22 Anonymous People Share What They Regret Most In Life

And they're not holding back.

regretful man Bricolage / Shutterstock

Regret is something I know rather well, as I have many of them. I don't dwell on them, but they're always there. What is my biggest regret in life? Well, I have a lot.

I regret not doing more sports in school; I regret not going over to the popular girl's house in 7th grade; I regret not taking more challenging classes in school, and I regret choosing the easy way over the way that would've brought lasting returns.


I regret listening to bad advisors, loving the wrong man, and taking too long to love the right one. I regret thinking I was impervious to disease and age, and I regret taking way too long before discovering that I need to take care of myself.

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I must live with my regret because it's a part of me; a feeling made up of equal parts memory and personal annoyance. And we asked YourTango readers to share their biggest regret in life and the ways in which they learned how to be happy with their choices.

According to one reader, "Regrets are a privilege, in a way. They say, it wasn't what I thought or what I think I want now, but I still, in there, had a choice and I still somehow am here. It's not that I don't believe in regrets but I think they're a series of should-haves, wish-I'd, what-if butterfly effects, and alternate realities. So it gets to the point where I think the biggest regret becomes the regretting itself."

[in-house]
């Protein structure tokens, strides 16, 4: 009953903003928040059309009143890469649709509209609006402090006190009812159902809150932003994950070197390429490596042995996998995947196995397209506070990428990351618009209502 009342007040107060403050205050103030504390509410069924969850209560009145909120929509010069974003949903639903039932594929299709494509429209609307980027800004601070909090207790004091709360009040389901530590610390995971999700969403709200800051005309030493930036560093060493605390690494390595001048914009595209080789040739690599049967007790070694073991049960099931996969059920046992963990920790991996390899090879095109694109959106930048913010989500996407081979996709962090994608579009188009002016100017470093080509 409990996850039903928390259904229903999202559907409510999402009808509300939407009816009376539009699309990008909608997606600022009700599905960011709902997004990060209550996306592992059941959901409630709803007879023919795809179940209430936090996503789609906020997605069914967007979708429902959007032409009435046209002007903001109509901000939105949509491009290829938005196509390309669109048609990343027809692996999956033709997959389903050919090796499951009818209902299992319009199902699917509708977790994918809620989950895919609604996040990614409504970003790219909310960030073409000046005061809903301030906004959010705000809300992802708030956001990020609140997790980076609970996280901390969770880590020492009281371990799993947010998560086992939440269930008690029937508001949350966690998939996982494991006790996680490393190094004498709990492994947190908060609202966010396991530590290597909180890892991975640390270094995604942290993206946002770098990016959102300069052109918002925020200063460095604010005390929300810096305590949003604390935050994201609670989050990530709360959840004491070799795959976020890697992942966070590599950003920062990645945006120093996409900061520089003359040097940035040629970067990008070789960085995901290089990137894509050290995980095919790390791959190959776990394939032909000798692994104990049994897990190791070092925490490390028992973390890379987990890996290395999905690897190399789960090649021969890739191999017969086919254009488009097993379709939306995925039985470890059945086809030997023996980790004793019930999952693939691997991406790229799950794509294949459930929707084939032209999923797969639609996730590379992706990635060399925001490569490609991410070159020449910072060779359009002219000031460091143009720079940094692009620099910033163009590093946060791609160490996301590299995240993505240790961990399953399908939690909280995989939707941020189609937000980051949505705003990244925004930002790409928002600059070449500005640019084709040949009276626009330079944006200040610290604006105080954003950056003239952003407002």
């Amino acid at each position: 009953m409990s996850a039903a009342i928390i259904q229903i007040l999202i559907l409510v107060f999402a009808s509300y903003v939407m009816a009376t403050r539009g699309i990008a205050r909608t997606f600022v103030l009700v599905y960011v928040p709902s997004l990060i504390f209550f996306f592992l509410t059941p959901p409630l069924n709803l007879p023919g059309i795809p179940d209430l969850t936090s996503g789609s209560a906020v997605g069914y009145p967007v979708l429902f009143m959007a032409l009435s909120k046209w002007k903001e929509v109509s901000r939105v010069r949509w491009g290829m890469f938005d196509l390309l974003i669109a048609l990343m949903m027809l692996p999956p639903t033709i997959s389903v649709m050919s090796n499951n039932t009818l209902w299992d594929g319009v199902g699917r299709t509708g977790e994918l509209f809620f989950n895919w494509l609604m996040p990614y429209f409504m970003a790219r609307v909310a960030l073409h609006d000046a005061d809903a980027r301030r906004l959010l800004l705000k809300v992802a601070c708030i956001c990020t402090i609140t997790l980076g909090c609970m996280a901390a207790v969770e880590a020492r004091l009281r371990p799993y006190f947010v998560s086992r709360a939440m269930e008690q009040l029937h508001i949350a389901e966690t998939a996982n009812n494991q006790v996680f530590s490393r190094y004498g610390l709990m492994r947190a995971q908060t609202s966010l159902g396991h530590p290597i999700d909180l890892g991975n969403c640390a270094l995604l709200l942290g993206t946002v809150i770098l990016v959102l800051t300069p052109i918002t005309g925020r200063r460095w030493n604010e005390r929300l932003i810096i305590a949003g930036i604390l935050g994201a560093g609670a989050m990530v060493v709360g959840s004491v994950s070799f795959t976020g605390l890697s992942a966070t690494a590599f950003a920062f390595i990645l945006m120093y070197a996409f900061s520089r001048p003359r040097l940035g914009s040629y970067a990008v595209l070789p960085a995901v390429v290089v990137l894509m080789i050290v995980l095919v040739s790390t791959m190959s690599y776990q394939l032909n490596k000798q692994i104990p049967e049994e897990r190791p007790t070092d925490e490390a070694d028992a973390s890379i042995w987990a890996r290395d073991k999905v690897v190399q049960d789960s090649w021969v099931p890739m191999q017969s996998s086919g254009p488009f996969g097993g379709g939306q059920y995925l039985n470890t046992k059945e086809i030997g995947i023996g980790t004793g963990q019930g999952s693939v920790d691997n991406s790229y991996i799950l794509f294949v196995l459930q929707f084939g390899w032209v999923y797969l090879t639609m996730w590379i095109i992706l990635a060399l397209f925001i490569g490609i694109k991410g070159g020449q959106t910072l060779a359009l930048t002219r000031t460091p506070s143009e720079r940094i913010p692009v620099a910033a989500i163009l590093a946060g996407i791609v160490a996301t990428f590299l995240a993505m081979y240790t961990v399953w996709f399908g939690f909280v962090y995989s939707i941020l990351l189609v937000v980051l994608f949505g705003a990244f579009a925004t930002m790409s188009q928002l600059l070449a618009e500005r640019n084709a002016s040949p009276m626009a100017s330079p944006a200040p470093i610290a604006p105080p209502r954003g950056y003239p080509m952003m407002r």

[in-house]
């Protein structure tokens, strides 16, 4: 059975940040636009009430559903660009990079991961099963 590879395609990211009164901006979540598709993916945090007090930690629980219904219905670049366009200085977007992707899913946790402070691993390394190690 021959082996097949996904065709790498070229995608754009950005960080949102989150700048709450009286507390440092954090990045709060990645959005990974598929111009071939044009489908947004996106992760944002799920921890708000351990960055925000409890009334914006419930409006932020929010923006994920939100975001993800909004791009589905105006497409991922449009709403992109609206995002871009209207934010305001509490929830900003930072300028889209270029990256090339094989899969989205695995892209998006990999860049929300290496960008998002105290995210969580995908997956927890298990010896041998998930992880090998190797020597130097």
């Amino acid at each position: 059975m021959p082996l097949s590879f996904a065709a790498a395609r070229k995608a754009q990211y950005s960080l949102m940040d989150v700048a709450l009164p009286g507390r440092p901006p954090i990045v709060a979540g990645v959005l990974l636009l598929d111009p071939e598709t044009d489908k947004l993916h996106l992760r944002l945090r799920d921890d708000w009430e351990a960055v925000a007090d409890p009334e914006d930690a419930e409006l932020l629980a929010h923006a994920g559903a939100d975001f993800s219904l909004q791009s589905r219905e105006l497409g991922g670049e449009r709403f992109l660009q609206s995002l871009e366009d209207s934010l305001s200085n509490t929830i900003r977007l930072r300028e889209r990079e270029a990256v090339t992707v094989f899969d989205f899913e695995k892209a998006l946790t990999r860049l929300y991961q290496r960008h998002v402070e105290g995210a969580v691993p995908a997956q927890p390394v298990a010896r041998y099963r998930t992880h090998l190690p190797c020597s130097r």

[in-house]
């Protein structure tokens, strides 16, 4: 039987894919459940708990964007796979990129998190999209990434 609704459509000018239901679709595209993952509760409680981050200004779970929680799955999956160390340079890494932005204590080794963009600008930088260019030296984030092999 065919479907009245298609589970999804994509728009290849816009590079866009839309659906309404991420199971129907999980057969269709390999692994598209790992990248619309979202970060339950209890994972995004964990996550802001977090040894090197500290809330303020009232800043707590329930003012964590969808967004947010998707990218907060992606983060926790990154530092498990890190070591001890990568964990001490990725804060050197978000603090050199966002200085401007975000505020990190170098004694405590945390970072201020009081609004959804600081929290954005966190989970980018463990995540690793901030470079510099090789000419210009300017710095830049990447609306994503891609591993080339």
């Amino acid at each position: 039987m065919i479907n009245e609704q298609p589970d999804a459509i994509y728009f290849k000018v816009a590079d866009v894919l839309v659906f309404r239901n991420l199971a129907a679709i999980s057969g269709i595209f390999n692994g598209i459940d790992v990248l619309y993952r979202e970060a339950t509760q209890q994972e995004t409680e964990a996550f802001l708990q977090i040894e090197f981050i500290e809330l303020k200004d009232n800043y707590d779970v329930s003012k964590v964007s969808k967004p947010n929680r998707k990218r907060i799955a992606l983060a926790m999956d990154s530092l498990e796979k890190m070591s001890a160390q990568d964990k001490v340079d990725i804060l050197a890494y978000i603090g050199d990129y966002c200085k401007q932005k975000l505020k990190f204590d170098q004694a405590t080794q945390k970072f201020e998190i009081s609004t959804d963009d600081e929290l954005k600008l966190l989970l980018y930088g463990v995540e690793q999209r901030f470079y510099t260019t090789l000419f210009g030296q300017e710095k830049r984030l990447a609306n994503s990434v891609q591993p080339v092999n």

This is what 22 anonymous readers say they regret most and how their choices impacted their happiness:

1. Settling.

"I wanted to have kids. I was raised to think you needed a husband for that. So, I found one and ignored all of his faults."

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2. Making decisions based on a man.

"I'd probably say declining a job for man, especially since it didn't work out."

3. Not putting myself out there.

"Letting fear hold me back, and not taking enough risks or acting on chances. The best things in my life have come from insane impulses."

4. Caring too much about the judgment of others.

"Wasting time worrying about what other people think of me."


5. Getting a perm.

"When I was super young, the only thing I wanted in the whole world was a perm like my mom's. I've never made a worse choice."

6. Breastfeeding.

"Breastfeeding my daughter was probably the biggest mistake of my life."

7. Keeping silent about abuse.

"Waiting to tell someone I was physically and sexually abused."

8. Not taking injury and health issues seriously.

"In high school, I was a pretty good cross-country runner, but in my junior year I kept my ankle injury a secret from my coach and family, and wound up in physical therapy for several months, too dismayed by the setback to continue running my senior year. Most likely I would've gone to college on an athletic scholarship if I had addressed the injury properly. I always say it's my one regret."


9. Holding back from taking action.